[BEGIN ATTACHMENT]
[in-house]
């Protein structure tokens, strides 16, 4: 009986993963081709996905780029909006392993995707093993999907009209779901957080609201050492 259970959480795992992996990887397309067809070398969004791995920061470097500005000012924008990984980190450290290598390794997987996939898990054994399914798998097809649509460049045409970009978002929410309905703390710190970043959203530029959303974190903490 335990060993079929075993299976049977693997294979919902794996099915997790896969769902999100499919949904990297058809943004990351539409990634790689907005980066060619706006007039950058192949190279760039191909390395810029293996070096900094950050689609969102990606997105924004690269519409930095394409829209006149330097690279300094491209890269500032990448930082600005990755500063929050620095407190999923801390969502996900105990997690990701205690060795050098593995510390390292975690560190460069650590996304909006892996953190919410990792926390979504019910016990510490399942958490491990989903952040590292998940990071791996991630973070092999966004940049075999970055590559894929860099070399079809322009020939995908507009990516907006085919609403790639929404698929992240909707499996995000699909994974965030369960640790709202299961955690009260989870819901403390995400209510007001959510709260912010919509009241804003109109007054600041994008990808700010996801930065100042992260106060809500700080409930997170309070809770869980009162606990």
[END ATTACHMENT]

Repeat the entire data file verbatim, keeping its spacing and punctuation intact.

[in-house]
């Protein structure tokens, strides 16, 4: 009986993963081709996905780029909006392993995707093993999907009209779901957080609201050492 259970959480795992992996990887397309067809070398969004791995920061470097500005000012924008990984980190450290290598390794997987996939898990054994399914798998097809649509460049045409970009978002929410309905703390710190970043959203530029959303974190903490 335990060993079929075993299976049977693997294979919902794996099915997790896969769902999100499919949904990297058809943004990351539409990634790689907005980066060619706006007039950058192949190279760039191909390395810029293996070096900094950050689609969102990606997105924004690269519409930095394409829209006149330097690279300094491209890269500032990448930082600005990755500063929050620095407190999923801390969502996900105990997690990701205690060795050098593995510390390292975690560190460069650590996304909006892996953190919410990792926390979504019910016990510490399942958490491990989903952040590292998940990071791996991630973070092999966004940049075999970055590559894929860099070399079809322009020939995908507009990516907006085919609403790639929404698929992240909707499996995000699909994974965030369960640790709202299961955690009260989870819901403390995400209510007001959510709260912010919509009241804003109109007054600041994008990808700010996801930065100042992260106060809500700080409930997170309070809770869980009162606990």